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The Definitive Guide to Throwing a DIY House Show

A Berkeley, California, Sofar Sounds performance. Photo by George Baker.

House shows, and all sorts of DIY shows, are a great way to create an alternative, personalized space to hear live music in your community. If you aren’t near any good venues, need a place to host all-ages shows, or simply want to invite some people over to your house, apartment, backyard, roof, basement (you get my drift), to listen to great music, this can be an initiative that helps bring an underserved community of fans and artists together like nothing else.

The power of community makes any action possible in the world of DIY. Because house shows are pretty much always cheaper and more openly accessible, as well as more respectful in a lot of ways, than club shows, they provide the perfect space for community gatherings.

Sofar Sounds went from organizing secret house shows locally in London to organizing international musical gatherings in cities around the world every single night of the year!

In 2015, Soundfly hosted a Sofar Sounds event with Moonheart (above), Canadian songwriter Mike Evin, and Brooklyn-based wordsmith Joel M. Daniels.

Use this article as a guide to help you put together your first — or next — house show, and start building your local listening community around your taste in music!

Think About Logistics

First things first. Before you start planning your homegrown concert experience, you need to figure out what it is you’re attempting to do. In other words, what do you hope to achieve or gain from this experience? Here are some questions to help prepare you for the first stages of organization:

  • Will the musicians be people you know, local artists, or touring artists you’re fans of?
  • Should the bands promote the show themselves, or will you invite your friends and contacts?
  • Are you actually comfortable having strangers in your home?
  • Do you want to promote the release of an album or music video?
  • After the show, will everyone leave or are you interested in throwing a party?
  • Are you going to provide food for the bands or everyone in attendance?

These should help you start to conceptualize what type of house show you’ll throw.

Know Your Limitations

Now that you know what type of show you’re planning, you need to realistically evaluate your weaknesses. Nobody has the perfect home in which to throw a show, but everyone has the ability to make live music happen, and it’s important to remember that intimacy is a definite strong benefit of doing it this way!

There are five types of limitations that might hinder lofty aspirations or prevent you from doing certain things.

1. Sound

How loud can you be? This will depend on where you live, who your neighbors are, and where the music will take place. Everyone’s living situation is different, but a good rule of thumb is that if you’re doing anything more than an acoustic showcase, talk to any neighbors you share a wall with to let them know what’s going on.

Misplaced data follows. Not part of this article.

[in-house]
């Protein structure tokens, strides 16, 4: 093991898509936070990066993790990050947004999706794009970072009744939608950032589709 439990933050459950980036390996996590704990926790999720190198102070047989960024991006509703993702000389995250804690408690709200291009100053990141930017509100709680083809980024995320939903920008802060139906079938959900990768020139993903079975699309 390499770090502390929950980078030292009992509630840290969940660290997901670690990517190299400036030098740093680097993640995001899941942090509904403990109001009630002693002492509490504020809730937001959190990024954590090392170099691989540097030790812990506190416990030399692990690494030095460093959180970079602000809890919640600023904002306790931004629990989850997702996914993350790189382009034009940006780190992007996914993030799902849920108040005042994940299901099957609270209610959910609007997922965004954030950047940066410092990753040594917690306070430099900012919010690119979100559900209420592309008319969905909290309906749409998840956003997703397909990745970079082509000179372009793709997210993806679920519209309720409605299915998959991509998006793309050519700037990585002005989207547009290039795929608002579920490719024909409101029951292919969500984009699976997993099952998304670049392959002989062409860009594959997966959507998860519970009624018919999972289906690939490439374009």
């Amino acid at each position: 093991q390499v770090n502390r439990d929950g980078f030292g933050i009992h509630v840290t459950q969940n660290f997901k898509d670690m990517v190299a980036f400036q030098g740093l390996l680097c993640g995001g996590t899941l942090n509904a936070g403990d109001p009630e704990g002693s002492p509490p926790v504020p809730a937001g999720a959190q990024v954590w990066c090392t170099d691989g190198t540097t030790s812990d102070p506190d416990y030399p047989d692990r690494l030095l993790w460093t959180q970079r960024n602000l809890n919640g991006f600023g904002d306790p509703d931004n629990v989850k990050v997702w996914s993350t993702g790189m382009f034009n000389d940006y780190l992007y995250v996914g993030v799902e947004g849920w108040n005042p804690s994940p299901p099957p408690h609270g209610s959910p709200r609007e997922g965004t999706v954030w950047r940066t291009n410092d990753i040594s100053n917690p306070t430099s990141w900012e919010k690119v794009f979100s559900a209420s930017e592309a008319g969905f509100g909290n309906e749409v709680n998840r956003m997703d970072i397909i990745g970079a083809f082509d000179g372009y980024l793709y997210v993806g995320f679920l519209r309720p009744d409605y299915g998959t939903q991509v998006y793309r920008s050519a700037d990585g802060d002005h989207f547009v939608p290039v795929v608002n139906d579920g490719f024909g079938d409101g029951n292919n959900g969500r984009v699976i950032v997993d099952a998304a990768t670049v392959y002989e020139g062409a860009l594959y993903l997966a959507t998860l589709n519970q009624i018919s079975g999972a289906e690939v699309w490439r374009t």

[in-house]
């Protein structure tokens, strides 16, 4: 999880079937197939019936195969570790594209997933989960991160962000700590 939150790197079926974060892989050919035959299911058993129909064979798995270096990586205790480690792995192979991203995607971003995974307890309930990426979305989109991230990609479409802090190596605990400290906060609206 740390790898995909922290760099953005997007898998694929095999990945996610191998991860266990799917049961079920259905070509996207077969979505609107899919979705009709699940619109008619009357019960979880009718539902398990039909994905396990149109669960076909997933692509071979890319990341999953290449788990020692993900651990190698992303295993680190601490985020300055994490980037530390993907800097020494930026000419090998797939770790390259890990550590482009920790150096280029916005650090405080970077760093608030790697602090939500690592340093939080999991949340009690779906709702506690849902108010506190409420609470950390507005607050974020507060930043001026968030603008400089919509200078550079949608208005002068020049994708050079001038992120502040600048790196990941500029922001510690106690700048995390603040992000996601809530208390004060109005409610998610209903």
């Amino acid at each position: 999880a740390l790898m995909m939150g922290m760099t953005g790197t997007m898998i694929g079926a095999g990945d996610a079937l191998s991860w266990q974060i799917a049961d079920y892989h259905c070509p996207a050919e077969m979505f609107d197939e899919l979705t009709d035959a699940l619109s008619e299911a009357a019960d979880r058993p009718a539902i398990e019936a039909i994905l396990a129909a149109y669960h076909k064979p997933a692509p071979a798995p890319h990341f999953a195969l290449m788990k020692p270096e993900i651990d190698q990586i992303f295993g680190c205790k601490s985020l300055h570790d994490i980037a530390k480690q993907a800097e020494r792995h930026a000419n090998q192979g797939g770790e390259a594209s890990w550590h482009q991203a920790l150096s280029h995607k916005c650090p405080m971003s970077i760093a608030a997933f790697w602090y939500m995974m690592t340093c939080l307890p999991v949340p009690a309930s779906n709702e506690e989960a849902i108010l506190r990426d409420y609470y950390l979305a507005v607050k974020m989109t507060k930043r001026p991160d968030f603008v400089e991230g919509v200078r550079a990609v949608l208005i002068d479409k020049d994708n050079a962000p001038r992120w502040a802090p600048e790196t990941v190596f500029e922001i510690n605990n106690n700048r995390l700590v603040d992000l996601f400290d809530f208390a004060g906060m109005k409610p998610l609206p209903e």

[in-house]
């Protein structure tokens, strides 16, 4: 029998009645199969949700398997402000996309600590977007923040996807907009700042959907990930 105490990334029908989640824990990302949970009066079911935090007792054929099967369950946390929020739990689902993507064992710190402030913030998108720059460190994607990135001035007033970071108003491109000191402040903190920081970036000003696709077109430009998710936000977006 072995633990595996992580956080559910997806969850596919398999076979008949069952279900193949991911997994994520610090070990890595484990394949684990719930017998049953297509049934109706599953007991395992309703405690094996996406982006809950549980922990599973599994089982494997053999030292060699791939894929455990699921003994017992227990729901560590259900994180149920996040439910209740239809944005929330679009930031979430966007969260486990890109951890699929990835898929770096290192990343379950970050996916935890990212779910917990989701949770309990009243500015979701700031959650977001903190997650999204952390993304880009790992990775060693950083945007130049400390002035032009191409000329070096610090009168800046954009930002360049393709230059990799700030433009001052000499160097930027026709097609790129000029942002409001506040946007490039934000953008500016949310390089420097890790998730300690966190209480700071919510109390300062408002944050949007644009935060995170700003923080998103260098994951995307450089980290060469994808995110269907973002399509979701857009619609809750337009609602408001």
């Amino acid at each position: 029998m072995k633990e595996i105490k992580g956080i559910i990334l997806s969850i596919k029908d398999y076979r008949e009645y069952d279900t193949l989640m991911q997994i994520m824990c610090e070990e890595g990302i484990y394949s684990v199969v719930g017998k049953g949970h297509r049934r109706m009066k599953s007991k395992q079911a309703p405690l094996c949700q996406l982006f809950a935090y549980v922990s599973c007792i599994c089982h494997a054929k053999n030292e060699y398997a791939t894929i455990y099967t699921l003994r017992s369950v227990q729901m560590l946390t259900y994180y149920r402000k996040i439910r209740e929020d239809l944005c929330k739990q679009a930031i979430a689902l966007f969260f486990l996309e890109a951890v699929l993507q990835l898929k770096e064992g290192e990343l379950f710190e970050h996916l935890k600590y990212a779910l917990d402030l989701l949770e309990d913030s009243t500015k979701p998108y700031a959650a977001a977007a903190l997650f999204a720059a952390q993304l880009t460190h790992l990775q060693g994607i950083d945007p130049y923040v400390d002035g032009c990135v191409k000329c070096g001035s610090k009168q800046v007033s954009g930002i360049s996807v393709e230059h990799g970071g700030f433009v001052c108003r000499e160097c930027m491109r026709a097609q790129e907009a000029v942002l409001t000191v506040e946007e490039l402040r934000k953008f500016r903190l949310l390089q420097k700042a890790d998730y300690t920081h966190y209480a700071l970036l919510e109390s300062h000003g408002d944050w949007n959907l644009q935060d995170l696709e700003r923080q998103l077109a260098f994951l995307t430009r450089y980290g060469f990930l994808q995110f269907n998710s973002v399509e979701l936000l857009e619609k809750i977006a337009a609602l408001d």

Every city has its own noise ordinances. Learn the legal dB limit, and get to know a thing or two about wall insulation, sound proofing and diffusion, and neighborly relations!

2. Space

How many people can fit in the performance space? Make sure the musicians you’re booking will be able to sound good and perform well at your house show. Think about acoustics, where the band will set up, and where the audience will stand or sit.

3. Safety

In December 2016, a massive tragedy happened in Oakland, California, when the artist collective and studio space Ghost Ship burned down during a live music concert, resulting in the death of 36 people. Besides several factors that impeded early knowledge of the fire and the safe evacuation of showgoers, the building had no working sprinkler system. You may only be thinking of throwing small acoustic concerts for a handful of friends, but just remember that as soon as you invite people into your home, you’re responsible.

If your building is up to code for a residence, you may be fine to have people gather in your space up to a certain number. Make sure there are sprinklers, fire alarms, and safe pathways to clear exits!

4. Gear

What sort of gear and equipment do you have access to? It’s common for bands to bring their own gear to shows, but make sure you communicate what is expected. How will you stage the show? You’ll have to consider what you’ll need to set up.

5. Musicians

Who can you get to play at your house? You need to know bands and talk to musicians in order to book them. If you’re interested in throwing a house show, go to traditional shows at venues and talk to the bands afterward.

If you’re cold-emailing, try to be as polite as possible, and don’t make promises you can’t keep. For example, if you only expect about 20 people to show up, mention that it’s going to be a small gig instead of giving an artist false expectations of a packed house.

+ Learn more on Soundfly: It can be hard to book the perfect venue and attract the perfect crowd every night on a national tour. Luckily, house shows can help make that a bit easier, as many local, DIY organizers come with built-in audiences. Learn to take advantage of this strategy and more in our free DIY-tour-booking course, Touring on a Shoestring!

Darius Christian performing at a Sofar Sounds event.

Choose a Suitable Location for the Show

If you don’t have a stage, that’s fine. Think about using lighting to delineate the “stage area,” and make sure that people will be able to see the band from wherever they’re sitting.

Consider these common locations for your house show.

Living Room

Having a show in your living room is probably the easiest and most logical choice. Living rooms are great for all kinds of intimate performances and breaking down barriers between performer and audience.

Backyard

Your backyard is often the place where you can fit the most people at your house, yet it’s also probably the loudest spot for your neighbors. If they’re on board, host full bands, jazz bands, electronic music, folk groups, really anything out back!